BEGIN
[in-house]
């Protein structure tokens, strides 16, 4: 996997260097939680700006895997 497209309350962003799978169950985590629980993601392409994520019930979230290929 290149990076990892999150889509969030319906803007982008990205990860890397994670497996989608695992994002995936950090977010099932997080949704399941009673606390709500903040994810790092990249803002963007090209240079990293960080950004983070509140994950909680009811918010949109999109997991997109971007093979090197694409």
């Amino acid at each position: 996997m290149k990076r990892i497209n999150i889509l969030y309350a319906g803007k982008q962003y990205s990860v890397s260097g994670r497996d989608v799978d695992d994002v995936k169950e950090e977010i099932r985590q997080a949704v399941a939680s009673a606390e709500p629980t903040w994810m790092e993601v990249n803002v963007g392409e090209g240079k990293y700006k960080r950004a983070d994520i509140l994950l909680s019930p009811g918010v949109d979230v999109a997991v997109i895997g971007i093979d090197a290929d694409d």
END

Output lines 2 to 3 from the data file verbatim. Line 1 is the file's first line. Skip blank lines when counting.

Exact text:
């Protein structure tokens, strides 16, 4: 996997260097939680700006895997 497209309350962003799978169950985590629980993601392409994520019930979230290929 290149990076990892999150889509969030319906803007982008990205990860890397994670497996989608695992994002995936950090977010099932997080949704399941009673606390709500903040994810790092990249803002963007090209240079990293960080950004983070509140994950909680009811918010949109999109997991997109971007093979090197694409």
């Amino acid at each position: 996997m290149k990076r990892i497209n999150i889509l969030y309350a319906g803007k982008q962003y990205s990860v890397s260097g994670r497996d989608v799978d695992d994002v995936k169950e950090e977010i099932r985590q997080a949704v399941a939680s009673a606390e709500p629980t903040w994810m790092e993601v990249n803002v963007g392409e090209g240079k990293y700006k960080r950004a983070d994520i509140l994950l909680s019930p009811g918010v949109d979230v999109a997991v997109i895997g971007i093979d090197a290929d694409d």